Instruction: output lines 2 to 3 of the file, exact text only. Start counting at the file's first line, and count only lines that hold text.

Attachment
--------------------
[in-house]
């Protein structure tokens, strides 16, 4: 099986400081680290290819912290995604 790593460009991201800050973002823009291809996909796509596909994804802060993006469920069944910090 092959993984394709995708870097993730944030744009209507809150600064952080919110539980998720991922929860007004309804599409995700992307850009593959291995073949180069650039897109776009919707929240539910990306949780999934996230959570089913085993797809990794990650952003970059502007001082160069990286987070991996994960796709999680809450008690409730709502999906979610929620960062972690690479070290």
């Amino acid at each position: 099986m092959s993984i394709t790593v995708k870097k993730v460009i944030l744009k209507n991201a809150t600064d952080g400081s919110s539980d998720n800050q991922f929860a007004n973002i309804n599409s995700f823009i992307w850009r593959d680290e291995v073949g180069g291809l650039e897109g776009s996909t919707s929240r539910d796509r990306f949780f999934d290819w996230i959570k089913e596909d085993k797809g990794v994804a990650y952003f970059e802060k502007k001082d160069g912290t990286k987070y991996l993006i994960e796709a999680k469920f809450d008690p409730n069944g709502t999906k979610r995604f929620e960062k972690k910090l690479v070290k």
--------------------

């Protein structure tokens, strides 16, 4: 099986400081680290290819912290995604 790593460009991201800050973002823009291809996909796509596909994804802060993006469920069944910090 092959993984394709995708870097993730944030744009209507809150600064952080919110539980998720991922929860007004309804599409995700992307850009593959291995073949180069650039897109776009919707929240539910990306949780999934996230959570089913085993797809990794990650952003970059502007001082160069990286987070991996994960796709999680809450008690409730709502999906979610929620960062972690690479070290």
């Amino acid at each position: 099986m092959s993984i394709t790593v995708k870097k993730v460009i944030l744009k209507n991201a809150t600064d952080g400081s919110s539980d998720n800050q991922f929860a007004n973002i309804n599409s995700f823009i992307w850009r593959d680290e291995v073949g180069g291809l650039e897109g776009s996909t919707s929240r539910d796509r990306f949780f999934d290819w996230i959570k089913e596909d085993k797809g990794v994804a990650y952003f970059e802060k502007k001082d160069g912290t990286k987070y991996l993006i994960e796709a999680k469920f809450d008690p409730n069944g709502t999906k979610r995604f929620e960062k972690k910090l690479v070290k």